EXERCISES, LESSON 1 INSTRUCTIONS: The following exercises are to be answered by marking the lettered responses that best answers the question or best completes the incomplete statement or by writing the answer in the space provided. After you have completed all the exercises, turn to "Solutions to Exercises" at the end of the lesson and check your answers.
The basic purpose of sanitary surveys is to ____________________________ ______________________________________________________________.
Name the three general areas covered by sanitary surveys.
SPECIAL INSTRUCTIONS FOR EXERCISES 3 THROUGH 6. Below is a list of authorities responsible for various aspects of sanitary surveys. Answer exercises 3 through 6 by writing the name of the responsible authority in the blank space. The authorities are: • • • • The post commander. The AMEDD inspector. AR 40-5. Local sanitary directives.
3. This authority consists of specific directives on sanitation or safety procedures and may vary from post to post. This authority is _____________________________. 4. The authority that serves as the basic reference for Army sanitary surveys and sets the standards for equipment and operations in various facilities is _____________. 5. ______________________ is responsible for conducting surveys and ensuring that various posts meet Army sanitary standards. 6. The authority responsible for overall sanitation at the post is ________________.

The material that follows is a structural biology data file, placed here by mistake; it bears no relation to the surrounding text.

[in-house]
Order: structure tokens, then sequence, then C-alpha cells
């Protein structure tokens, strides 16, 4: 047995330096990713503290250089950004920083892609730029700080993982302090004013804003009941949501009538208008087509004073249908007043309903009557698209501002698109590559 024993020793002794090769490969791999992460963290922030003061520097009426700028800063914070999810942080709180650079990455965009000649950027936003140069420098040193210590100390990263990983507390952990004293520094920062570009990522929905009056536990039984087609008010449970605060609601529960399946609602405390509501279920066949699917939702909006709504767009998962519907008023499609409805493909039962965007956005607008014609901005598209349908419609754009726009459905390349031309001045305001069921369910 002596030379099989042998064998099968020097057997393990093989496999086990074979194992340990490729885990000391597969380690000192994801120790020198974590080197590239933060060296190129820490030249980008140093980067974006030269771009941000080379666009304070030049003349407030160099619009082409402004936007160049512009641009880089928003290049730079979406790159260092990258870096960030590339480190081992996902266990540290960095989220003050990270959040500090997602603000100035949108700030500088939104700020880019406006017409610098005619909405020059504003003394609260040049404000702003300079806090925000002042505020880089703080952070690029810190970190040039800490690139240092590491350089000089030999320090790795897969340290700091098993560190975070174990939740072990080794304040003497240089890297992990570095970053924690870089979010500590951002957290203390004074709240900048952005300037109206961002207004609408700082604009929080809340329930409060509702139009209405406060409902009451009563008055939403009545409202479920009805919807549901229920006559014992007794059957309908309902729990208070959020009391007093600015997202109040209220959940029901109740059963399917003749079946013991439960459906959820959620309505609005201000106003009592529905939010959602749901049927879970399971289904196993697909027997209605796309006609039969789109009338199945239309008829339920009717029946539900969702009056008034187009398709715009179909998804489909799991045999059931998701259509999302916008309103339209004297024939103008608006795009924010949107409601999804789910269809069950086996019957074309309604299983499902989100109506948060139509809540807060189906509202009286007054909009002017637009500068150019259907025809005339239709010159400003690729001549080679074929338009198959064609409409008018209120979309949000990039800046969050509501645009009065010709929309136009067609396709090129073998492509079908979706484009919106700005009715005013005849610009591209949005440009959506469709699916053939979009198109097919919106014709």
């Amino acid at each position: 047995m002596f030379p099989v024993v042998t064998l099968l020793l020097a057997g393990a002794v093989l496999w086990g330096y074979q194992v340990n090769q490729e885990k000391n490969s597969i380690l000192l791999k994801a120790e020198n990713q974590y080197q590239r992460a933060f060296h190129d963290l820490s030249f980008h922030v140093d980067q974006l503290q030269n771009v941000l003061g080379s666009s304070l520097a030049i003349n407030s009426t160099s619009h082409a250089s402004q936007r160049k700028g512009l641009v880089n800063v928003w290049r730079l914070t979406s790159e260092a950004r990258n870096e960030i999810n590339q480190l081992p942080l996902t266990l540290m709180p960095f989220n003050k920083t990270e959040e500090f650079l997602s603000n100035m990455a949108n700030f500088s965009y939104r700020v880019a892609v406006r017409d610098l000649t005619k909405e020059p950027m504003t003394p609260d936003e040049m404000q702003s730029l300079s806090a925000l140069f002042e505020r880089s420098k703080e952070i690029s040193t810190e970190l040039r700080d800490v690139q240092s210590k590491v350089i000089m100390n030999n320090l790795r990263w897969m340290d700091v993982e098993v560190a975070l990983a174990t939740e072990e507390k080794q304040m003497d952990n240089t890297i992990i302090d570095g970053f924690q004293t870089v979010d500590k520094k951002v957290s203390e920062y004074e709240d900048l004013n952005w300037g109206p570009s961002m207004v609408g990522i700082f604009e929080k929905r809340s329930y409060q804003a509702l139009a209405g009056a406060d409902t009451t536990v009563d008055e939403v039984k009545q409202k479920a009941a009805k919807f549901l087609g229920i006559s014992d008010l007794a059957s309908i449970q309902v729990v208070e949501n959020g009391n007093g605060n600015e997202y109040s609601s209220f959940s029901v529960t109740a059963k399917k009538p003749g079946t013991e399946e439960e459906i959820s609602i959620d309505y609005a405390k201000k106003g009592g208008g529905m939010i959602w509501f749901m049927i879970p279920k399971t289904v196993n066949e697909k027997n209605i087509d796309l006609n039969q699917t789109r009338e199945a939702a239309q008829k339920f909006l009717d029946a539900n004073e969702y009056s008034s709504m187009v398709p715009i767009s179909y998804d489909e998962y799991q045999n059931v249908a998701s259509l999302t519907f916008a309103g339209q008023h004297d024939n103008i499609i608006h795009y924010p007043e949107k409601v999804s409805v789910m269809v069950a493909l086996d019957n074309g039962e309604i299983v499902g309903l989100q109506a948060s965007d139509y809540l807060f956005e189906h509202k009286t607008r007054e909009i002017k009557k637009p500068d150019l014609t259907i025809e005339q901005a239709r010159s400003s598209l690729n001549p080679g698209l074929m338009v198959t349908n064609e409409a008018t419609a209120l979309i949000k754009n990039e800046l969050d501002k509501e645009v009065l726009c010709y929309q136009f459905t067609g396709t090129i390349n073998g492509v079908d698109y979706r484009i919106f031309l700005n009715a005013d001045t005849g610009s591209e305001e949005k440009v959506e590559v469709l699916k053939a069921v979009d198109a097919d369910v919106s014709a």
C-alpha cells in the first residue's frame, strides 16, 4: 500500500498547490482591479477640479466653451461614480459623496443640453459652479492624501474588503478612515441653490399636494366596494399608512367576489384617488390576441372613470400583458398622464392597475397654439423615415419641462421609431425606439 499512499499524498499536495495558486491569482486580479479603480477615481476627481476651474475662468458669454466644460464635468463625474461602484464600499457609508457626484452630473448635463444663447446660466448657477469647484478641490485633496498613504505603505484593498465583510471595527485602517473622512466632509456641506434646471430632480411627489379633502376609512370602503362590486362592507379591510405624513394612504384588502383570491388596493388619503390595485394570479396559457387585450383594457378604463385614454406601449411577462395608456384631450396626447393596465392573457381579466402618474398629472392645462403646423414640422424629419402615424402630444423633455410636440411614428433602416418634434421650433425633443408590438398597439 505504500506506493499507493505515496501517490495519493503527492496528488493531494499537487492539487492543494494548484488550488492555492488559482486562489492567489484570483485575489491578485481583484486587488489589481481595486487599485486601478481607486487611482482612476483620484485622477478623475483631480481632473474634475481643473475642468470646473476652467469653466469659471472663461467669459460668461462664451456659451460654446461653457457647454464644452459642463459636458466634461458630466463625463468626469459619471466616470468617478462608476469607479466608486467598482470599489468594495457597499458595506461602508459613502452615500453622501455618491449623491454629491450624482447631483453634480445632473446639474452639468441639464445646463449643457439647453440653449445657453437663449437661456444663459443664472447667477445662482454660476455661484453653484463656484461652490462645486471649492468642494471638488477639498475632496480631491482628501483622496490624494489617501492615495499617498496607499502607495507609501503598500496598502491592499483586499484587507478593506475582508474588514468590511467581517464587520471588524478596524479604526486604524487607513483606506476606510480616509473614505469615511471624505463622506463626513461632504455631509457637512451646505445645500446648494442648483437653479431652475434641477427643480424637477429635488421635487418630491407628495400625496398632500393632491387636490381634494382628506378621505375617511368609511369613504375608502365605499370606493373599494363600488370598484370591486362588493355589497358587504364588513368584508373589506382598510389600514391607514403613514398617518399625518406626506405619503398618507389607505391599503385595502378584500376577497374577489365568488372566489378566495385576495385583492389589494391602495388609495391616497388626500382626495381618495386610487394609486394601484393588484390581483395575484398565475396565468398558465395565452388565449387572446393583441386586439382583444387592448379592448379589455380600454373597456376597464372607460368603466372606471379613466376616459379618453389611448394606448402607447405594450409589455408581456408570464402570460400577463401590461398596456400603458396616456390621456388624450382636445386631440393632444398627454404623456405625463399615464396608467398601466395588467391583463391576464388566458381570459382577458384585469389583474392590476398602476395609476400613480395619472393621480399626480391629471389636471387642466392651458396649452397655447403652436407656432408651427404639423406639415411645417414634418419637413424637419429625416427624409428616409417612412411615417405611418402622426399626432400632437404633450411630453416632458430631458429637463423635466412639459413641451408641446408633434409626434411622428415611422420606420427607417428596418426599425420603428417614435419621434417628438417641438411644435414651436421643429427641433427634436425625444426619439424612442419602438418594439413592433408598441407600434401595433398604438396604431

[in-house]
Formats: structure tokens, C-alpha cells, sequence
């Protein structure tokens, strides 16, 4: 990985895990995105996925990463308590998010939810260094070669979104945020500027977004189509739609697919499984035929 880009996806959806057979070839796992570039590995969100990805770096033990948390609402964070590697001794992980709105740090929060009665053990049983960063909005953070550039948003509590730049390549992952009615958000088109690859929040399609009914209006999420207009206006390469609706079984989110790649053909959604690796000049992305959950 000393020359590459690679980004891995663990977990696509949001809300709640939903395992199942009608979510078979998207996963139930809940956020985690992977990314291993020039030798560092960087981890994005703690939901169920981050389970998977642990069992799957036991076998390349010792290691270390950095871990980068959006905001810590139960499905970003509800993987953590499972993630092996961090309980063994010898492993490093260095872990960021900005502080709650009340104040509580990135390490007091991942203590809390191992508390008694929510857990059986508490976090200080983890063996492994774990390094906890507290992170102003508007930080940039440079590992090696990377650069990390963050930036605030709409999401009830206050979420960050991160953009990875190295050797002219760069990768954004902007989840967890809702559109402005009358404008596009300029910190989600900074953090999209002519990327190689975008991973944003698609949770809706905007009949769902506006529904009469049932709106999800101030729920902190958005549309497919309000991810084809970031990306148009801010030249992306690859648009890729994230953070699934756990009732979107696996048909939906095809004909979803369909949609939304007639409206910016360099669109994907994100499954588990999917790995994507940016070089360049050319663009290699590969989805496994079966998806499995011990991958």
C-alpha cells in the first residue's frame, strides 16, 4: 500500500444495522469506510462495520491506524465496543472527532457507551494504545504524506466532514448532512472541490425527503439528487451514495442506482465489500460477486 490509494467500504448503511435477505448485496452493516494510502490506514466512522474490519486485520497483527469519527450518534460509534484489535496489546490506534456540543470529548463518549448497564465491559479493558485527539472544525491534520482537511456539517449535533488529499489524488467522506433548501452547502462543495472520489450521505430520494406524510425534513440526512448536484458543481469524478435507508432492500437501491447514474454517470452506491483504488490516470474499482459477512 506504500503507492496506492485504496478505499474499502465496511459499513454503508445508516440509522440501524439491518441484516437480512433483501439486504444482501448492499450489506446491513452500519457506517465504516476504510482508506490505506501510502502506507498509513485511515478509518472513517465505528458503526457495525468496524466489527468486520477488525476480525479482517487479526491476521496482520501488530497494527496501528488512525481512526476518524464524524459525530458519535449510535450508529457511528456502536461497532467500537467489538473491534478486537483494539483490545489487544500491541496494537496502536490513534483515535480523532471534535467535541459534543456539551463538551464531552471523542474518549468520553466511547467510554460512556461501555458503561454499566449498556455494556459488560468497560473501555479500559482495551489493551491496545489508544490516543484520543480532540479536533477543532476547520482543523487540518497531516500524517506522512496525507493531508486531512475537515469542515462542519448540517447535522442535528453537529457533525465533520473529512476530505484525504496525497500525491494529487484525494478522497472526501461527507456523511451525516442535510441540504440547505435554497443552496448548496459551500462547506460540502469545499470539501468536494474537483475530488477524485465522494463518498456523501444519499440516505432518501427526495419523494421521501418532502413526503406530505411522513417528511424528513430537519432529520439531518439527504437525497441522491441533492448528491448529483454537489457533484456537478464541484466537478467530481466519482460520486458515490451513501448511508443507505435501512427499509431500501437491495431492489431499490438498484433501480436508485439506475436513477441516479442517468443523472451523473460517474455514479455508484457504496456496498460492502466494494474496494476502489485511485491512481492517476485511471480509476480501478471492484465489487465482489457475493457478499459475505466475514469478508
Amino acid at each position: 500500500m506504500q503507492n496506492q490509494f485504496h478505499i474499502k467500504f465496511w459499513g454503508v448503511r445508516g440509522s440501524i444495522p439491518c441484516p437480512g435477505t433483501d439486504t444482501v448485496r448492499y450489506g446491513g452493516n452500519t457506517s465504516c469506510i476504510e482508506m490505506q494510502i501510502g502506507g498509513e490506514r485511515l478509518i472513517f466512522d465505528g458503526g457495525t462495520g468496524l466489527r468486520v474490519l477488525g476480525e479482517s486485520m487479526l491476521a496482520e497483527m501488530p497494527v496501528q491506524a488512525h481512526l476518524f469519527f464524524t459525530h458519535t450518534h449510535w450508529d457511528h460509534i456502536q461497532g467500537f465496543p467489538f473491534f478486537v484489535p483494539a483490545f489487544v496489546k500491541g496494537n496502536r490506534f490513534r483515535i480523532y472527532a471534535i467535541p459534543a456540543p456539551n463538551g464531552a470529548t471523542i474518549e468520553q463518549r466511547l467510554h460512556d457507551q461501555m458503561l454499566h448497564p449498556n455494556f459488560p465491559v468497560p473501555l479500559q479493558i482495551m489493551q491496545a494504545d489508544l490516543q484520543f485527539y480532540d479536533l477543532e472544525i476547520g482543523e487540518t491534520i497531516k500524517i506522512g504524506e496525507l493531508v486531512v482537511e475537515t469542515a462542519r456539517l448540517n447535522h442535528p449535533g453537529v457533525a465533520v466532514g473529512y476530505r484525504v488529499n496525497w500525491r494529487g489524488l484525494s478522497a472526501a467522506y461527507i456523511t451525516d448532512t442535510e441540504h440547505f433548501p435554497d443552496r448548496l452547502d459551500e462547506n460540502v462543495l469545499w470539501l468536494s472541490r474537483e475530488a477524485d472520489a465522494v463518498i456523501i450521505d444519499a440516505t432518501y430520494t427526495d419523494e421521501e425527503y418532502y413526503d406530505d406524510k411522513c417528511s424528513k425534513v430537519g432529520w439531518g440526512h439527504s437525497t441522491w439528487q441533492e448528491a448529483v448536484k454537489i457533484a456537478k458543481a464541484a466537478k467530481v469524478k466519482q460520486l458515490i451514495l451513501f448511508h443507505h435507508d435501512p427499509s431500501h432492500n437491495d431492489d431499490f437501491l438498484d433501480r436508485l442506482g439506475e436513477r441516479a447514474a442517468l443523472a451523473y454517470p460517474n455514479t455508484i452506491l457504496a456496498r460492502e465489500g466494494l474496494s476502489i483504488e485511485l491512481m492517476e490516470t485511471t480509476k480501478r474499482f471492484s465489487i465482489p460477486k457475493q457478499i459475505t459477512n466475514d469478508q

A sanitary inspection is usually planned by:
a. Making a mental outline of the inspection procedure. b. Writing a formal inspection plan according to local regulations. c. Composing and sending a written plan through the chain of command to the chief of preventive medicine.
List the basic questions to ask when planning a sanitary survey or inspection.
9. The ______________________________inspection is the most common inspection and can be either announced or unannounced.
10. A(n) __________________________ inspection may be conducted when a report is received of unsatisfactory, unsafe, or unhygienic conditions at a facility.
11. An inspector who checks each facility completely and examines even small points is demonstrating the quality of ________________________________.
12. An inspector is swayed to overlook defects at a facility because some of the personnel working there are friends. This inspector has violated the quality(ies) of _________________________________________________.